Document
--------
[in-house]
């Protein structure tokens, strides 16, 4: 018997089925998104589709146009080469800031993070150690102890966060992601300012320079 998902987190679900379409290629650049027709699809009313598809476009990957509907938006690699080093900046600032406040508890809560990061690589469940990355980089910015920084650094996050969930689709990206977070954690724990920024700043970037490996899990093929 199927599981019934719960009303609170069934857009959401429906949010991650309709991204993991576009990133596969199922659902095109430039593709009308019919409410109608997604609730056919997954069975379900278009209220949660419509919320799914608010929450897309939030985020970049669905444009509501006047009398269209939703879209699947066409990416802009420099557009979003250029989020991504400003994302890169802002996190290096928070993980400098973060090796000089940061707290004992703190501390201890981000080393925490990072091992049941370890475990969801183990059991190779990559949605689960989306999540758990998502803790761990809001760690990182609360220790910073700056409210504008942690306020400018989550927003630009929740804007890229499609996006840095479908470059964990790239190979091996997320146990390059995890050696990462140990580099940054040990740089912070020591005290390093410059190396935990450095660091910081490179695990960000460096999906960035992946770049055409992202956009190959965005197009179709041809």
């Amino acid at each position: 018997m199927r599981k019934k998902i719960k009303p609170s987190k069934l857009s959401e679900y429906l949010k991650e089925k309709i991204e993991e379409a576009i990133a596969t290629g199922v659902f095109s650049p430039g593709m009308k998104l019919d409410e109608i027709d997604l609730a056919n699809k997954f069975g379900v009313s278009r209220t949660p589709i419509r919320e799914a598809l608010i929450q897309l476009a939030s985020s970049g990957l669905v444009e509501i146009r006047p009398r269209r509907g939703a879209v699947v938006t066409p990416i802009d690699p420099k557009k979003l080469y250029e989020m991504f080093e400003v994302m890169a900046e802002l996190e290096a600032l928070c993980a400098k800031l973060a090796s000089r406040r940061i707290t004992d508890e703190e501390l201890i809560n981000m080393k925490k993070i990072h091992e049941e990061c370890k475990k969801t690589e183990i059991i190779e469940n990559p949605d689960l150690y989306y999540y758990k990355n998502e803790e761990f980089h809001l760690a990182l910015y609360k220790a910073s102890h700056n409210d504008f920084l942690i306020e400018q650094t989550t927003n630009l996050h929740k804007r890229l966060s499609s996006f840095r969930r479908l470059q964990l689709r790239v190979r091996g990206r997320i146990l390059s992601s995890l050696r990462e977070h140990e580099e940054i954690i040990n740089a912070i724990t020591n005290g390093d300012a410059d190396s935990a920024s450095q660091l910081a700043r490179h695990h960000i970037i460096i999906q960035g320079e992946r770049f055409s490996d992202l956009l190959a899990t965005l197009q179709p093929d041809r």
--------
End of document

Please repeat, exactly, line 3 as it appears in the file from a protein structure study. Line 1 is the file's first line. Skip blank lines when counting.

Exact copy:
């Amino acid at each position: 018997m199927r599981k019934k998902i719960k009303p609170s987190k069934l857009s959401e679900y429906l949010k991650e089925k309709i991204e993991e379409a576009i990133a596969t290629g199922v659902f095109s650049p430039g593709m009308k998104l019919d409410e109608i027709d997604l609730a056919n699809k997954f069975g379900v009313s278009r209220t949660p589709i419509r919320e799914a598809l608010i929450q897309l476009a939030s985020s970049g990957l669905v444009e509501i146009r006047p009398r269209r509907g939703a879209v699947v938006t066409p990416i802009d690699p420099k557009k979003l080469y250029e989020m991504f080093e400003v994302m890169a900046e802002l996190e290096a600032l928070c993980a400098k800031l973060a090796s000089r406040r940061i707290t004992d508890e703190e501390l201890i809560n981000m080393k925490k993070i990072h091992e049941e990061c370890k475990k969801t690589e183990i059991i190779e469940n990559p949605d689960l150690y989306y999540y758990k990355n998502e803790e761990f980089h809001l760690a990182l910015y609360k220790a910073s102890h700056n409210d504008f920084l942690i306020e400018q650094t989550t927003n630009l996050h929740k804007r890229l966060s499609s996006f840095r969930r479908l470059q964990l689709r790239v190979r091996g990206r997320i146990l390059s992601s995890l050696r990462e977070h140990e580099e940054i954690i040990n740089a912070i724990t020591n005290g390093d300012a410059d190396s935990a920024s450095q660091l910081a700043r490179h695990h960000i970037i460096i999906q960035g320079e992946r770049f055409s490996d992202l956009l190959a899990t965005l197009q179709p093929d041809r």